‘Blood Ivory’ to go up in flames (Sri Lanka)


By Sandun Jayawardana, The Nation

Date Published
Steps will soon be taken to destroy the consignment of ‘Blood Ivory’ seized by Sri Lanka Customs in May, 2012 and held in custody thus far, Deputy Minister of Tourism and Sports, Vasantha Senanayake said. The deputy minister expressed these views in response to a query by The Nation as to why the consignment continued to remain at a Customs warehouse in Colombo Port. 
Environmentalists have raised issue regarding the continued delay in destroying the consignment of 359 elephant tusks, which is said to be the largest such consignment of blood ivory detected in South Asia. These tusks are thought to have been removed from African elephants in Kenya that were killed by poachers. 
When contacted, Senanayake said he had directed the Department of Wildlife Conservation (DWC) to hold an inter-departmental meeting with Sri Lanka Customs in order to discuss the possibility of the DWC taking charge of the consignment in order to dispose of it. The deputy minister said he was ‘hopeful’ that the discussions would be a success and that the ivory would be destroyed very soon.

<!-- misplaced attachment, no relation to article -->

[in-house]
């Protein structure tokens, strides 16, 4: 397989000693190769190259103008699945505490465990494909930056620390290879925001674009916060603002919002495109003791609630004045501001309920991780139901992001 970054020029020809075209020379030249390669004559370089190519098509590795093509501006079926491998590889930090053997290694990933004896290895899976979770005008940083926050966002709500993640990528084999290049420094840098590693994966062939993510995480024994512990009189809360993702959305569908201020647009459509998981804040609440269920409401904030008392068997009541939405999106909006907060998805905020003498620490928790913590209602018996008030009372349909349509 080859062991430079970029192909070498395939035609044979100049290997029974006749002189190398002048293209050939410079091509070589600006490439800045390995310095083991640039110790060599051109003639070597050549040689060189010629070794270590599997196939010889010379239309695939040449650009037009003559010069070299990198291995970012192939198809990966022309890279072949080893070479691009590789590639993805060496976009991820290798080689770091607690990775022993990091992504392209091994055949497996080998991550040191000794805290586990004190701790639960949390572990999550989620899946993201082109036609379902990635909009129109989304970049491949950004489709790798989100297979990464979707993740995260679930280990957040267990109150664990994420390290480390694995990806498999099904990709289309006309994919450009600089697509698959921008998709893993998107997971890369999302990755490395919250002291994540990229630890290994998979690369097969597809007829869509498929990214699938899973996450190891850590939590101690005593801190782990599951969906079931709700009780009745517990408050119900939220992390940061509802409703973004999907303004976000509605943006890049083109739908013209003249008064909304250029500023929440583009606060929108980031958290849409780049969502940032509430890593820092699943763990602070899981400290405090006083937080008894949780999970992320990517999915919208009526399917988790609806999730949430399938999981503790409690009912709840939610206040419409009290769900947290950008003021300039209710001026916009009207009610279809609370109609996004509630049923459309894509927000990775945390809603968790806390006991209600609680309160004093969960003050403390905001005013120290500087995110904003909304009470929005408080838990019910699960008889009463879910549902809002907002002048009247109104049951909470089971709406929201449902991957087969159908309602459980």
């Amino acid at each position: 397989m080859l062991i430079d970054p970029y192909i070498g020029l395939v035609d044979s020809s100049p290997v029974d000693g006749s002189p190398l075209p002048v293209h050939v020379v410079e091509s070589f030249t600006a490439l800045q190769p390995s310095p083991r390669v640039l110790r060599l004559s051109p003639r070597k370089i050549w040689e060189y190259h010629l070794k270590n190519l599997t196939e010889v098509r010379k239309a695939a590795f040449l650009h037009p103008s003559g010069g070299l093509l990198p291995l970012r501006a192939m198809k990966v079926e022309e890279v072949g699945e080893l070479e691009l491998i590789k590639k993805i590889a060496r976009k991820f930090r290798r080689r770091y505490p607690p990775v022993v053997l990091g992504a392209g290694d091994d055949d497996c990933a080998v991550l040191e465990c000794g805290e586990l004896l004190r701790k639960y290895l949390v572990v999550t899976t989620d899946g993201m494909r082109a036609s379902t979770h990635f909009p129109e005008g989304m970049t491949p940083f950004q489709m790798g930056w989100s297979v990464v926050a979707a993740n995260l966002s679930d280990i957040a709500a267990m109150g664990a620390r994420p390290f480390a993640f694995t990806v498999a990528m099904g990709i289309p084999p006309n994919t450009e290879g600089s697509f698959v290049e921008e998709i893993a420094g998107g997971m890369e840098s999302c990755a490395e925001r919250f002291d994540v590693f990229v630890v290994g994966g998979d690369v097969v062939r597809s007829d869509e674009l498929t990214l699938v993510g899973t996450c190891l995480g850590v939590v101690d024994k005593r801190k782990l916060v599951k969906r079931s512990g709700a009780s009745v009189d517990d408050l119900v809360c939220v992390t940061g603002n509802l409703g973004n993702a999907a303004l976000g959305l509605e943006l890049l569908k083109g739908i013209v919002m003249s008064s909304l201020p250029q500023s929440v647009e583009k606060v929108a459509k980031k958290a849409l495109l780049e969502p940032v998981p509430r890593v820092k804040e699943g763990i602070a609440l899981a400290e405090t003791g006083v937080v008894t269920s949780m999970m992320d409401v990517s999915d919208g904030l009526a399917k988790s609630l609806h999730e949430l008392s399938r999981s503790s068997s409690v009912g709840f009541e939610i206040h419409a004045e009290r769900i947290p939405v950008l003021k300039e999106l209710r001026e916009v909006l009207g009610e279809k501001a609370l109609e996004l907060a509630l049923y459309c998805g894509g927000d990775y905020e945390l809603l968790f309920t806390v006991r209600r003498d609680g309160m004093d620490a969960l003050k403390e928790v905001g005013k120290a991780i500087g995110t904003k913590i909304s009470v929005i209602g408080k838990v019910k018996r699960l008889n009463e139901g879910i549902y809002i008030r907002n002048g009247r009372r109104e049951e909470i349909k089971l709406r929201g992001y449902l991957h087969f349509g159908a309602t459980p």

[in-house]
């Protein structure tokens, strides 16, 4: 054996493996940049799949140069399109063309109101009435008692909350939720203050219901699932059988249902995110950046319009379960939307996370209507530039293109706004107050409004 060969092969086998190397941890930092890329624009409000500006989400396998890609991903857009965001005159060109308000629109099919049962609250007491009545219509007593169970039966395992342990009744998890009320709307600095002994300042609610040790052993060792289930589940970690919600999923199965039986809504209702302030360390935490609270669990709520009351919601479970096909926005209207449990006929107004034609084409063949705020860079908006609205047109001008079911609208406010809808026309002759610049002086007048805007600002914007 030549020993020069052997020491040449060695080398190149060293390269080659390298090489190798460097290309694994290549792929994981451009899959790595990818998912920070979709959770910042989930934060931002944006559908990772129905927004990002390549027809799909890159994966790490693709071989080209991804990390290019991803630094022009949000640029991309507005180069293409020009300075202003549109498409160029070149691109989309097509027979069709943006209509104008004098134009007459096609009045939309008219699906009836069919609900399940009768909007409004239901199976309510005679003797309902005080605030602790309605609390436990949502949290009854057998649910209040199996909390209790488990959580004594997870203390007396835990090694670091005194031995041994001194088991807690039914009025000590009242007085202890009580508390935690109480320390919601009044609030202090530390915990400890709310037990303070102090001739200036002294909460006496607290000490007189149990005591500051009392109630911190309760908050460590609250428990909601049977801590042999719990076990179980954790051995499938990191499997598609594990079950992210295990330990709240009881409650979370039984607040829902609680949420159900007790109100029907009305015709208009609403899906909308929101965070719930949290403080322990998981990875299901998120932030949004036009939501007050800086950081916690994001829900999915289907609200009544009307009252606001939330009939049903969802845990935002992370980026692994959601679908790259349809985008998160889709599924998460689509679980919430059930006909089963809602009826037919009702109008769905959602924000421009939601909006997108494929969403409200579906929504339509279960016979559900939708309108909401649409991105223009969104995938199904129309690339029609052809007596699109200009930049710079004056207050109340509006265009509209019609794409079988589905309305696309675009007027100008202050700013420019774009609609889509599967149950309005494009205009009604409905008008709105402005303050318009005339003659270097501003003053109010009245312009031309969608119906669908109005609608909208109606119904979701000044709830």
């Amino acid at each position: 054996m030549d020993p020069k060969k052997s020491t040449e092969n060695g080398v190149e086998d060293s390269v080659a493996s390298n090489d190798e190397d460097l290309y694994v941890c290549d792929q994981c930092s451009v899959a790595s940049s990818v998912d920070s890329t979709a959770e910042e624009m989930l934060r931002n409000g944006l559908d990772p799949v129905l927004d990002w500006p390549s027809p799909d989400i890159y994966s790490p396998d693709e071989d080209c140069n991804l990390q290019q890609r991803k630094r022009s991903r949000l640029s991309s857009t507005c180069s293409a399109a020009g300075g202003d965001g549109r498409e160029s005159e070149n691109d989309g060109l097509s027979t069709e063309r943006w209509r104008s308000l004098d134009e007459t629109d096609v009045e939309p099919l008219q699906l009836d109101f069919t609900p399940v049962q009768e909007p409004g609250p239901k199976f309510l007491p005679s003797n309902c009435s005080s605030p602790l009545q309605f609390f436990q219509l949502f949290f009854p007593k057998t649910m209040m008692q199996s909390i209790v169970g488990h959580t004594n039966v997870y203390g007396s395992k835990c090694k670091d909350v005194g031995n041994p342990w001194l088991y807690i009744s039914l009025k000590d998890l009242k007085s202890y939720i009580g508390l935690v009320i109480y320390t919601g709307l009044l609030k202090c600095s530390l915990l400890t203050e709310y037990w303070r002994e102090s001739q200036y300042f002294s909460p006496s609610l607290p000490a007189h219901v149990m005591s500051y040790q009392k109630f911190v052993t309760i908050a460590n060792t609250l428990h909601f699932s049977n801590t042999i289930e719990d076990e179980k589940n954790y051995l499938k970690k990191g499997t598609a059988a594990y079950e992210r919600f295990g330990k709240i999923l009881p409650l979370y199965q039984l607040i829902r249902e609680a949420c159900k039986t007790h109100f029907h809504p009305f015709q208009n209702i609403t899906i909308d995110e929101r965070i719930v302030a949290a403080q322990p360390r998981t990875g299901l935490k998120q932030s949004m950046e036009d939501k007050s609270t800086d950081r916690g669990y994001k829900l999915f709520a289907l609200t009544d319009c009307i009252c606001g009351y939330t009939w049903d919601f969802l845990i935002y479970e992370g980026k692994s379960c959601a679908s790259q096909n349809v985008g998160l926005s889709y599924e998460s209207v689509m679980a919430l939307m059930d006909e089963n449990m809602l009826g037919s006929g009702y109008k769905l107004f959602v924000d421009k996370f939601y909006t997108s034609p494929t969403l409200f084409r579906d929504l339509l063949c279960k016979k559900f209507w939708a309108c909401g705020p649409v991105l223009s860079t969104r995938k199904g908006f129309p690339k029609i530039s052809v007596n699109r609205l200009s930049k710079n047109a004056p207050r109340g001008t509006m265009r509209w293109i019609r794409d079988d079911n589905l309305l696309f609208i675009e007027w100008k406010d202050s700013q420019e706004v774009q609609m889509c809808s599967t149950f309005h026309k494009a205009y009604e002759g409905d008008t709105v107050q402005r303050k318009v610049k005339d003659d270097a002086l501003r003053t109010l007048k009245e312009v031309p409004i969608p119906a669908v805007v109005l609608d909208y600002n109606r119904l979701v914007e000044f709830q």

Customs Media Spokesman Leslie Gamini, however, said Sri Lanka Customs was yet to receive any official directive or request for cooperation in destroying the blood ivory. 
Coordinator Operations at Federation of Environmental Organizations (FEO) Vinod Malwatte stated the FEO had been urging authorities to burn the blood ivory as Sri Lanka is obligated to do so under the Convention on International Trade in Endangered Species (CITES) which it is a party to. 
The stock of blood ivory has caused controversy since its detection. In December, 2012, a letter was sent by the Presidential Secretariat directing the Director General of Customs to release the tusks to be ‘donated’ to the Dalada Maligawa and other temples. The letter was signed by former President Mahinda Rajapaksa’s Chief of Staff, Gamini Senarath. The directive was never carried out due to intense protests by environmentalists and customs officials.